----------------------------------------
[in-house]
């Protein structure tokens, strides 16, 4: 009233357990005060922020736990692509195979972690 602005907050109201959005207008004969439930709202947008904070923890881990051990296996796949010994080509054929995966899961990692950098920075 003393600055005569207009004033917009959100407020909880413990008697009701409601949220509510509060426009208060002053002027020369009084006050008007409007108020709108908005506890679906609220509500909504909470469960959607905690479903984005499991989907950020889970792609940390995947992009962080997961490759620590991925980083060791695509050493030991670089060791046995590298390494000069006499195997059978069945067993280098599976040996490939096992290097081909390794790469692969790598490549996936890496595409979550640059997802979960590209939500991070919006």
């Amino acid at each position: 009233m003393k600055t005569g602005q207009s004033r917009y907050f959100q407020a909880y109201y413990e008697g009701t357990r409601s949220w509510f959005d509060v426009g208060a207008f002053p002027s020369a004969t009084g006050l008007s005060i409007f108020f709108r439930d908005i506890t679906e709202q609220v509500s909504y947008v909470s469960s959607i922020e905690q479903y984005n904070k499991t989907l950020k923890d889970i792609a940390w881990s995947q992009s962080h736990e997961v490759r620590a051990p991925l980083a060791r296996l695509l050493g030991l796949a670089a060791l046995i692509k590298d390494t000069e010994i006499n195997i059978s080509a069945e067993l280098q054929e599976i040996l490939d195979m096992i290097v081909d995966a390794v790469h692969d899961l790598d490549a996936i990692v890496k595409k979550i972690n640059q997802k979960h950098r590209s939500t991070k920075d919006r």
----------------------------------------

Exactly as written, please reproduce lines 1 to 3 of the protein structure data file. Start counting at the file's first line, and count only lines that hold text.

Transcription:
[in-house]
């Protein structure tokens, strides 16, 4: 009233357990005060922020736990692509195979972690 602005907050109201959005207008004969439930709202947008904070923890881990051990296996796949010994080509054929995966899961990692950098920075 003393600055005569207009004033917009959100407020909880413990008697009701409601949220509510509060426009208060002053002027020369009084006050008007409007108020709108908005506890679906609220509500909504909470469960959607905690479903984005499991989907950020889970792609940390995947992009962080997961490759620590991925980083060791695509050493030991670089060791046995590298390494000069006499195997059978069945067993280098599976040996490939096992290097081909390794790469692969790598490549996936890496595409979550640059997802979960590209939500991070919006």
């Amino acid at each position: 009233m003393k600055t005569g602005q207009s004033r917009y907050f959100q407020a909880y109201y413990e008697g009701t357990r409601s949220w509510f959005d509060v426009g208060a207008f002053p002027s020369a004969t009084g006050l008007s005060i409007f108020f709108r439930d908005i506890t679906e709202q609220v509500s909504y947008v909470s469960s959607i922020e905690q479903y984005n904070k499991t989907l950020k923890d889970i792609a940390w881990s995947q992009s962080h736990e997961v490759r620590a051990p991925l980083a060791r296996l695509l050493g030991l796949a670089a060791l046995i692509k590298d390494t000069e010994i006499n195997i059978s080509a069945e067993l280098q054929e599976i040996l490939d195979m096992i290097v081909d995966a390794v790469h692969d899961l790598d490549a996936i990692v890496k595409k979550i972690n640059q997802k979960h950098r590209s939500t991070k920075d919006r």